After years of practicing family law in Chicago, Illinois, I’ve come to find that remarrying the same person is far more common than you’d think.  Divorcing that same person a second time is also common.

The division of assets from the first divorce means all those assets are respectively non-marital. 750 ILCS 5/503(a)(5) specifically contemplates this in declaring that “any judgment or property obtained by judgment awarded to a spouse from the other spouse” is non-marital.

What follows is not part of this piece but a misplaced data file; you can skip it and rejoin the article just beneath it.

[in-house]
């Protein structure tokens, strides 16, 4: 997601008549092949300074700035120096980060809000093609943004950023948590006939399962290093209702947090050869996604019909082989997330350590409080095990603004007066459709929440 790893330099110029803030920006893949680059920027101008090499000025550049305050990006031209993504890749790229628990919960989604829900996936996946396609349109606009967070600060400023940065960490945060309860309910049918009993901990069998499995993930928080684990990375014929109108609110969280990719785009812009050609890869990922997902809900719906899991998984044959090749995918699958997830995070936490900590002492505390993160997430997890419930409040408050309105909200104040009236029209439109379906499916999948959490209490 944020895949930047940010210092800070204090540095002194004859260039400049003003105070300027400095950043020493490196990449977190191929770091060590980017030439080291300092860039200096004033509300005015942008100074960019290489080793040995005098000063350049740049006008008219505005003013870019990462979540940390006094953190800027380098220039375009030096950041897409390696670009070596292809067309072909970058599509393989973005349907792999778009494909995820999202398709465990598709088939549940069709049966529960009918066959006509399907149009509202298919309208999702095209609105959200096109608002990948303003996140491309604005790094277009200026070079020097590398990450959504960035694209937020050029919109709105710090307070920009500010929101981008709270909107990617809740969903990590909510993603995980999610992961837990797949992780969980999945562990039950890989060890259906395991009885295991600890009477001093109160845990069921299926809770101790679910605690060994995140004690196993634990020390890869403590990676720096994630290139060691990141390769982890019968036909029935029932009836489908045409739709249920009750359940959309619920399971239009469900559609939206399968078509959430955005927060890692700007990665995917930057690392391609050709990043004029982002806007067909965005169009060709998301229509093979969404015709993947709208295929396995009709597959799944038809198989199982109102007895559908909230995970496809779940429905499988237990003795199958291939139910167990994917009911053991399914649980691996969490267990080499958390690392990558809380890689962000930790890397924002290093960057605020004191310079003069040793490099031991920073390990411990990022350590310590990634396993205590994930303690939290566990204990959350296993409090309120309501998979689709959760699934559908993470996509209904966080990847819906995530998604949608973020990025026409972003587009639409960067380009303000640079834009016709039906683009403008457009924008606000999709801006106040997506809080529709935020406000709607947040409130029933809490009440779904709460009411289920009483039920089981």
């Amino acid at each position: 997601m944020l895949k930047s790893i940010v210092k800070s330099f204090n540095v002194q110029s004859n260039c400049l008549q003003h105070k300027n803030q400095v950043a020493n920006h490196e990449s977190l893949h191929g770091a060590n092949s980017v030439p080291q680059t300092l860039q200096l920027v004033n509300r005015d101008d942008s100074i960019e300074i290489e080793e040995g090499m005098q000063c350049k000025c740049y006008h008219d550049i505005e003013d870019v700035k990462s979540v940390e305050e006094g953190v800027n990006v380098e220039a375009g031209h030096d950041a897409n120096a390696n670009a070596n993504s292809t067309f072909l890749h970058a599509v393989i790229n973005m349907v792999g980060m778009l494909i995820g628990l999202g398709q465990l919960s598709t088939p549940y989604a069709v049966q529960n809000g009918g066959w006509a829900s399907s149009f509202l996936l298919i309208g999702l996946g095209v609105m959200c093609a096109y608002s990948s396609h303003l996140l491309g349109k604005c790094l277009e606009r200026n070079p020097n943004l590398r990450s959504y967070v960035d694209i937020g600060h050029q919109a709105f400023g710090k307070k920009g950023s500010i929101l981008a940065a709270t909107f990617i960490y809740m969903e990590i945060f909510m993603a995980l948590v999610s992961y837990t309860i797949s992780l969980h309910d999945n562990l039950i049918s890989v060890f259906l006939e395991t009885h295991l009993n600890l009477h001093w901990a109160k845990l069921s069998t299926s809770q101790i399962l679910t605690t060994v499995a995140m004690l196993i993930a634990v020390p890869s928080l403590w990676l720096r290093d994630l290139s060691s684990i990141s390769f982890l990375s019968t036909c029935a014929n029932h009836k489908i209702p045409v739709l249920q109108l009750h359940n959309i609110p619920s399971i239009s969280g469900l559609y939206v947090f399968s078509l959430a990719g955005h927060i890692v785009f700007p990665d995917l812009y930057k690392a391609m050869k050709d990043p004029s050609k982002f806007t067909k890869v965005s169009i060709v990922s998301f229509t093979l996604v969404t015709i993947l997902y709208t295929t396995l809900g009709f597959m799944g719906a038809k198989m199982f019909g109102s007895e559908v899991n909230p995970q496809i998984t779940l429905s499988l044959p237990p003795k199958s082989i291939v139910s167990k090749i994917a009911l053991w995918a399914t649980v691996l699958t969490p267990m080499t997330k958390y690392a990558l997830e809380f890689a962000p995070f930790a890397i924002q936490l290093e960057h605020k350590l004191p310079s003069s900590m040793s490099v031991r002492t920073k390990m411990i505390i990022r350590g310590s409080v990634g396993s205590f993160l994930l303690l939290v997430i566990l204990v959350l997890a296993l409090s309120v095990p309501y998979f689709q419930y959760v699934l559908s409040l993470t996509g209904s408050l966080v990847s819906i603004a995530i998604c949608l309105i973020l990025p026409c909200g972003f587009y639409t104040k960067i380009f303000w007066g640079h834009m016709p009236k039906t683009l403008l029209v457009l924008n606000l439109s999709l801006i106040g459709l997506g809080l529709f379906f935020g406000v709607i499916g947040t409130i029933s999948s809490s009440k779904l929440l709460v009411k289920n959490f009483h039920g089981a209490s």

But what usually happens is that non-marital property becomes “comingled,” or combined with marital property and becomes entirely marital. This usually happens via purchasing new property together with non-marital funds. 750 ILCS 5/503(c)(2) states that “If marital and non-marital property are commingled into a newly acquired property resulting in a loss of identity of the contributing estates, the commingled property shall be deemed transmuted to marital property.”

The fact that you put non-marital funds into a marital account, and thus “commingled” them, does not automatically change everything into marital property. You would need to give detailed information to your attorney about the “history” of these non-marital funds.

Contact my Chicago law office today to learn more about what to do in your second divorce.